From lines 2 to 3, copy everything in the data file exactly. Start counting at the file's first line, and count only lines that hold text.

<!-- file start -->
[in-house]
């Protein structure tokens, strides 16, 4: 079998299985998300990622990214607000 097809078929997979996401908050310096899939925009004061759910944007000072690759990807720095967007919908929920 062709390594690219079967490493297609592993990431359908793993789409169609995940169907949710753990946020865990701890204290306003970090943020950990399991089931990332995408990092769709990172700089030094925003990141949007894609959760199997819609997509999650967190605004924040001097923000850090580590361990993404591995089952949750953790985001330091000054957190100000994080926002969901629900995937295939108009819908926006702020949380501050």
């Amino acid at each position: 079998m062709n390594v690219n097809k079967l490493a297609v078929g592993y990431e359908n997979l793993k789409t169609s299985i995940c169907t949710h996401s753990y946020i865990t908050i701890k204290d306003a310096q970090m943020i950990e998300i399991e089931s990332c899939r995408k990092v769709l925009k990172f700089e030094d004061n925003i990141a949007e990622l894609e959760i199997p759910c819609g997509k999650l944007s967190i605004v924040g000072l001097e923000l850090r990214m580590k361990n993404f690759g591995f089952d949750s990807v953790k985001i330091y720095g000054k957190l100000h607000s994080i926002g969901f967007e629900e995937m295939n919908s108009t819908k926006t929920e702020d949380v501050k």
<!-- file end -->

């Protein structure tokens, strides 16, 4: 079998299985998300990622990214607000 097809078929997979996401908050310096899939925009004061759910944007000072690759990807720095967007919908929920 062709390594690219079967490493297609592993990431359908793993789409169609995940169907949710753990946020865990701890204290306003970090943020950990399991089931990332995408990092769709990172700089030094925003990141949007894609959760199997819609997509999650967190605004924040001097923000850090580590361990993404591995089952949750953790985001330091000054957190100000994080926002969901629900995937295939108009819908926006702020949380501050």
């Amino acid at each position: 079998m062709n390594v690219n097809k079967l490493a297609v078929g592993y990431e359908n997979l793993k789409t169609s299985i995940c169907t949710h996401s753990y946020i865990t908050i701890k204290d306003a310096q970090m943020i950990e998300i399991e089931s990332c899939r995408k990092v769709l925009k990172f700089e030094d004061n925003i990141a949007e990622l894609e959760i199997p759910c819609g997509k999650l944007s967190i605004v924040g000072l001097e923000l850090r990214m580590k361990n993404f690759g591995f089952d949750s990807v953790k985001i330091y720095g000054k957190l100000h607000s994080i926002g969901f967007e629900e995937m295939n919908s108009t819908k926006t929920e702020d949380v501050k």